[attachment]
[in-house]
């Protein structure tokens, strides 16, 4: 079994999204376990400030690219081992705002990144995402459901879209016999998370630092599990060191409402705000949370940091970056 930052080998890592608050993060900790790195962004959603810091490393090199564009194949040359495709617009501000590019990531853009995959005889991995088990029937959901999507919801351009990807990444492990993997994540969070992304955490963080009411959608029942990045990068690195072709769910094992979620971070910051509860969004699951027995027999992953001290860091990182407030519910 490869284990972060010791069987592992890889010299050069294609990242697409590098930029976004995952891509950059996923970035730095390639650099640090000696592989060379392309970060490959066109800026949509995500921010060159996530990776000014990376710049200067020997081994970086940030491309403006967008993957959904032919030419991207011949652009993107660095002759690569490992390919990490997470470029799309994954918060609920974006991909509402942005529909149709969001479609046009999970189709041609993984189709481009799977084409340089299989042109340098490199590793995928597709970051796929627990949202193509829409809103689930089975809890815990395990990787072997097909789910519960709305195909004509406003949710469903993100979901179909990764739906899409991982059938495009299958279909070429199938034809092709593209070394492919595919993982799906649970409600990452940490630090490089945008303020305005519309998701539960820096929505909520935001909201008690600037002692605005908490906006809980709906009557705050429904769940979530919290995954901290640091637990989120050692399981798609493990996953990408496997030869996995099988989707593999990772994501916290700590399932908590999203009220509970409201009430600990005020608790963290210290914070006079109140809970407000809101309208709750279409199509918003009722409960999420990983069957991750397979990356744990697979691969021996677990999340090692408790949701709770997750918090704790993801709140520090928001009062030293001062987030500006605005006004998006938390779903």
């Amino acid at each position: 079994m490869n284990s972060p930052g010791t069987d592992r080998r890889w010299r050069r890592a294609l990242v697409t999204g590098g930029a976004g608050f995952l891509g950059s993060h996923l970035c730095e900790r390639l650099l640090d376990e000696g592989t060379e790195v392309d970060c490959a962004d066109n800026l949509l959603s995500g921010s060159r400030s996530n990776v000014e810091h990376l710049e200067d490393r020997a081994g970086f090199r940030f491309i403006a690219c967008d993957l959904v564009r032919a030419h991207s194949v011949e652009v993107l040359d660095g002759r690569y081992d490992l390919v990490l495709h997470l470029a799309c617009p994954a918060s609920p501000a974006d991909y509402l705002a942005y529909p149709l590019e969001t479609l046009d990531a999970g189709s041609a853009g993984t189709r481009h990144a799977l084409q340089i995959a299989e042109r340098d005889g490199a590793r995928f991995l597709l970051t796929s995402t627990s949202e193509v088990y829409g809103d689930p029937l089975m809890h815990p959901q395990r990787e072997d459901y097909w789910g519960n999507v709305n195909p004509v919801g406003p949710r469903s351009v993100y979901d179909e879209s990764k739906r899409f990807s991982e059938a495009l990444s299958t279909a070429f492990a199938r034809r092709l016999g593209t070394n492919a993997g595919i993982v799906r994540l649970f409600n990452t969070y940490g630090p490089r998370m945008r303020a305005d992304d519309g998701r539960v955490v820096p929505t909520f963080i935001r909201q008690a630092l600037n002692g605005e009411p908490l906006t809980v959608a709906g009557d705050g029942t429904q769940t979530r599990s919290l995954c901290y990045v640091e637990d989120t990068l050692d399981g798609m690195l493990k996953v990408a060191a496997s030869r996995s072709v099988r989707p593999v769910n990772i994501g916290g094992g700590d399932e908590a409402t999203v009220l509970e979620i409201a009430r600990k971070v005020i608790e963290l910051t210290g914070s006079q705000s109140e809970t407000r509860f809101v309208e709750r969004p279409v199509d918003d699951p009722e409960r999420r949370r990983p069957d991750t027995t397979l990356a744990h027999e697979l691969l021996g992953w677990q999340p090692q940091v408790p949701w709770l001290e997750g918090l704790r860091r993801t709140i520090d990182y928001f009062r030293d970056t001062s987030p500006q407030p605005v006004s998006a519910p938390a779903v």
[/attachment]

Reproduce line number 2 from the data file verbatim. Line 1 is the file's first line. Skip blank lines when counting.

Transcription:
């Protein structure tokens, strides 16, 4: 079994999204376990400030690219081992705002990144995402459901879209016999998370630092599990060191409402705000949370940091970056 930052080998890592608050993060900790790195962004959603810091490393090199564009194949040359495709617009501000590019990531853009995959005889991995088990029937959901999507919801351009990807990444492990993997994540969070992304955490963080009411959608029942990045990068690195072709769910094992979620971070910051509860969004699951027995027999992953001290860091990182407030519910 490869284990972060010791069987592992890889010299050069294609990242697409590098930029976004995952891509950059996923970035730095390639650099640090000696592989060379392309970060490959066109800026949509995500921010060159996530990776000014990376710049200067020997081994970086940030491309403006967008993957959904032919030419991207011949652009993107660095002759690569490992390919990490997470470029799309994954918060609920974006991909509402942005529909149709969001479609046009999970189709041609993984189709481009799977084409340089299989042109340098490199590793995928597709970051796929627990949202193509829409809103689930089975809890815990395990990787072997097909789910519960709305195909004509406003949710469903993100979901179909990764739906899409991982059938495009299958279909070429199938034809092709593209070394492919595919993982799906649970409600990452940490630090490089945008303020305005519309998701539960820096929505909520935001909201008690600037002692605005908490906006809980709906009557705050429904769940979530919290995954901290640091637990989120050692399981798609493990996953990408496997030869996995099988989707593999990772994501916290700590399932908590999203009220509970409201009430600990005020608790963290210290914070006079109140809970407000809101309208709750279409199509918003009722409960999420990983069957991750397979990356744990697979691969021996677990999340090692408790949701709770997750918090704790993801709140520090928001009062030293001062987030500006605005006004998006938390779903």